Like a Russian Childe Harold, the only option was to get away, to travel. To experience new things so he can reduce that void, to vanish his ennui. This situation is described with such a beautiful, dazzling writing. So, you have been warned. I only know this, that if I am the cause of unhappiness in others I myself am no less unhappy.

Of course, that is a poor consolation to them—only the fact remains that such is the case. In my early youth, from the moment I ceased to be under the guardianship of my relations, I began madly to enjoy all the pleasures which money could buy—and, of course, such pleasures became irksome to me. Then I launched out into the world of fashion—and that, too, soon palled upon me. I fell in love with fashionable beauties and was loved by them, but my imagination and egoism alone were aroused; my heart remained empty I began to read, to study—but sciences also became utterly wearisome to me.

I saw that neither fame nor happiness depends on them in the least, because the happiest people are the uneducated, and fame is good fortune, to attain which you have only to be smart. Then I grew bored Soon afterwards I was transferred to the Caucasus; and that was the happiest time of my life. I hoped that under the bullets of the Chechenes boredom could not exist—a vain hope! In a month I grew so accustomed to the buzzing of the bullets and to the proximity of death that, to tell the truth, I paid more attention to the gnats—and I became more bored than ever, because I had lost what was almost my last hope.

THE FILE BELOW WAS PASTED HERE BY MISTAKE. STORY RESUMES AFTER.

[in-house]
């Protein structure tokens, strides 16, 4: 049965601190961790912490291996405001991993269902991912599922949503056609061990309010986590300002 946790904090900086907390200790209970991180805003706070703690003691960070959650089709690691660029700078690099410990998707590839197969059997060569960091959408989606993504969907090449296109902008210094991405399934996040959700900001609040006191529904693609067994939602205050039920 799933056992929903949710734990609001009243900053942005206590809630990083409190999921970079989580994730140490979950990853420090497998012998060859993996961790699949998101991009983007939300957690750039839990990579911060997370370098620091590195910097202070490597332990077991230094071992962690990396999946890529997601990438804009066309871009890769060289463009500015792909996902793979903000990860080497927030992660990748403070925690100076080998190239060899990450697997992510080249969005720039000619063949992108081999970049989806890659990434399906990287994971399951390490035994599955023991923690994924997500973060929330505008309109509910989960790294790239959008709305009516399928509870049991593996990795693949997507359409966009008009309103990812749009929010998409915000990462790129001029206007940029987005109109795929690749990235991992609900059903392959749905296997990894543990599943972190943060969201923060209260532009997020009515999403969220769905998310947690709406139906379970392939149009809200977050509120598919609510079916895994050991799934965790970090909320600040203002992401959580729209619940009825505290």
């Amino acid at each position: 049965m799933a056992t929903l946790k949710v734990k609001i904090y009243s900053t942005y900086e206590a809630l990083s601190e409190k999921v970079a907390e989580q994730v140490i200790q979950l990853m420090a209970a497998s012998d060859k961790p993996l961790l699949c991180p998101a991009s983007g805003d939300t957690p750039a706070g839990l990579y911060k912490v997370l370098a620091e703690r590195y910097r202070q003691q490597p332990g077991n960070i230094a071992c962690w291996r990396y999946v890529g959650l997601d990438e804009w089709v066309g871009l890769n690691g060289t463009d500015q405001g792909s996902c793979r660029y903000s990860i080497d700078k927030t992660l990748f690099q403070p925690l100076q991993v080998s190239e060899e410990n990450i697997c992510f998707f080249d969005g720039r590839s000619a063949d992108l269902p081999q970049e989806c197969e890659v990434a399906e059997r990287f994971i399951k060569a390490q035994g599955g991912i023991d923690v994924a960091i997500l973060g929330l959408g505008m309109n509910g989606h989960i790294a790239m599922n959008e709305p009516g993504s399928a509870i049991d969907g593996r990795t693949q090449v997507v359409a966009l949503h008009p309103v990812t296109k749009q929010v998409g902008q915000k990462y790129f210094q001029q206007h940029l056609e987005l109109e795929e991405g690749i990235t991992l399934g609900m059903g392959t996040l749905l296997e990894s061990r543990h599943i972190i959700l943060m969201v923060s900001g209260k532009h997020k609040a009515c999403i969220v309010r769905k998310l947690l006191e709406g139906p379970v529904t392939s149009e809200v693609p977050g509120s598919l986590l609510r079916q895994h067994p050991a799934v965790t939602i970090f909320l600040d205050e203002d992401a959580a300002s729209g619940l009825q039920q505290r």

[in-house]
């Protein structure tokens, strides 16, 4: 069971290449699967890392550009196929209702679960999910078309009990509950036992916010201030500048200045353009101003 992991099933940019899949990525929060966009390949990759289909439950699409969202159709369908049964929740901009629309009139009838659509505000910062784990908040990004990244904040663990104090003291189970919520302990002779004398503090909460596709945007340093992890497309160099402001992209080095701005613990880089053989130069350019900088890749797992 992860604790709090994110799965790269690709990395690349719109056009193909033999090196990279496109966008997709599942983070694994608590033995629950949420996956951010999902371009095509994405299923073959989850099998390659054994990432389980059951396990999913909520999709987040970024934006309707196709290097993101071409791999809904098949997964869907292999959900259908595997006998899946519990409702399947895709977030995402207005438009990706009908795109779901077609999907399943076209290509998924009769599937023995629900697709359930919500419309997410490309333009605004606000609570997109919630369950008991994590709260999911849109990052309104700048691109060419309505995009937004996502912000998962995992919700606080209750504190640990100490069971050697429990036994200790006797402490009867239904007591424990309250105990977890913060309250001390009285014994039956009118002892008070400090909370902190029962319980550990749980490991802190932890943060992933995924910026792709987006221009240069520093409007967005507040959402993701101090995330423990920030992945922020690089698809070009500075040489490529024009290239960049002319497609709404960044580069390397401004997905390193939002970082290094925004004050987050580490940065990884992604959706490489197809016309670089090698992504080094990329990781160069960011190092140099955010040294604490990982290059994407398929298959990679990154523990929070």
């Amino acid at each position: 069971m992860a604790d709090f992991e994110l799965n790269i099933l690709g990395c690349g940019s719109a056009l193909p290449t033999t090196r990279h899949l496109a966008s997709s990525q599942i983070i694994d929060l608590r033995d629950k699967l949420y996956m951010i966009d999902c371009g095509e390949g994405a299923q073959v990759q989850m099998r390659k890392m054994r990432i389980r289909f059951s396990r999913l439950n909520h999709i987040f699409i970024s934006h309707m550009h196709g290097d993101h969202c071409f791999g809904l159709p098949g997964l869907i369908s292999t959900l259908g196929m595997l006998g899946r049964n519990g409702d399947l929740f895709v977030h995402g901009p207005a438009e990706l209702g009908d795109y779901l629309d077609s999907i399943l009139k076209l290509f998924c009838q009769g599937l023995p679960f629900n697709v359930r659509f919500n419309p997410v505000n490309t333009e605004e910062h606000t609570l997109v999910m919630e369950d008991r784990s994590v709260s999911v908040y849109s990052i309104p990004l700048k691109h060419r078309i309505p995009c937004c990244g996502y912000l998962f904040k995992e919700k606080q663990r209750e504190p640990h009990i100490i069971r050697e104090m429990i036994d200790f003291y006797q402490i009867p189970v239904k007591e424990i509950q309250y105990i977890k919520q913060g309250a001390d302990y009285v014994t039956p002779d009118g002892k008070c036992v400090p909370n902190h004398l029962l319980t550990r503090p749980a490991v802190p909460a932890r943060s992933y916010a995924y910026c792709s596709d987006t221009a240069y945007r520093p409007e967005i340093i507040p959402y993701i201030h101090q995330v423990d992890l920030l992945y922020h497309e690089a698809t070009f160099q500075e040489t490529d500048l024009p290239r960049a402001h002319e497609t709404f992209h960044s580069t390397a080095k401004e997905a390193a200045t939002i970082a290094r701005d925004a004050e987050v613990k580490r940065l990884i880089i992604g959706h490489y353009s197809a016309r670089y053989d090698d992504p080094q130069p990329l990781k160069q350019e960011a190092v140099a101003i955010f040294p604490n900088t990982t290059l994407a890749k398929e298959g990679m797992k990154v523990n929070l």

When I saw Bela in my own house; when, for the first time, I held her on my knee and kissed her black locks, I, fool that I was, thought that she was an angel sent to me by sympathetic fate Again I was mistaken; the love of a savage is little better than that of your lady of quality, the barbaric ignorance and simplicity of the one weary you as much as the coquetry of the other.

I am not saying that I do not love her still; I am grateful to her for a few fairly sweet moments; I would give my life for her—only I am bored with her Whether I am a fool or a villain I know not; but this is certain, I am also most deserving of pity—perhaps more than she.

My soul has been spoiled by the world, my imagination is unquiet, my heart insatiable. To me everything is of little moment. I become as easily accustomed to grief as to joy, and my life grows emptier day by day.

One expedient only is left to me—travel. That was just a sample of the beauty that can be found in here. And that is exactly what happened to me with this novel. Lermontov deals with those universal feelings that defy time and with a masterful prose. No matter how many things we can buy, how many people we meet, occasionally we cannot escape from the inexorable feeling of emptiness. I cannot despise bored, hateful, cynic, manipulative, brutally honest Pechorin.

Sometimes our desires are bigger than our own existence. And that is one of the worst tragedies of all.

EMBEDDED SYSTEMS ARCHITECTURE BY TAMMY NOERGAARD PDF

Bohater naszych czasów , Lermontow, Michał

.

PUA01CB23500V PDF

Znaczenie nazwy „bohatera naszych czasów”. Podsumowanie i bohaterów mojej powieści Lermontow

.

Related Articles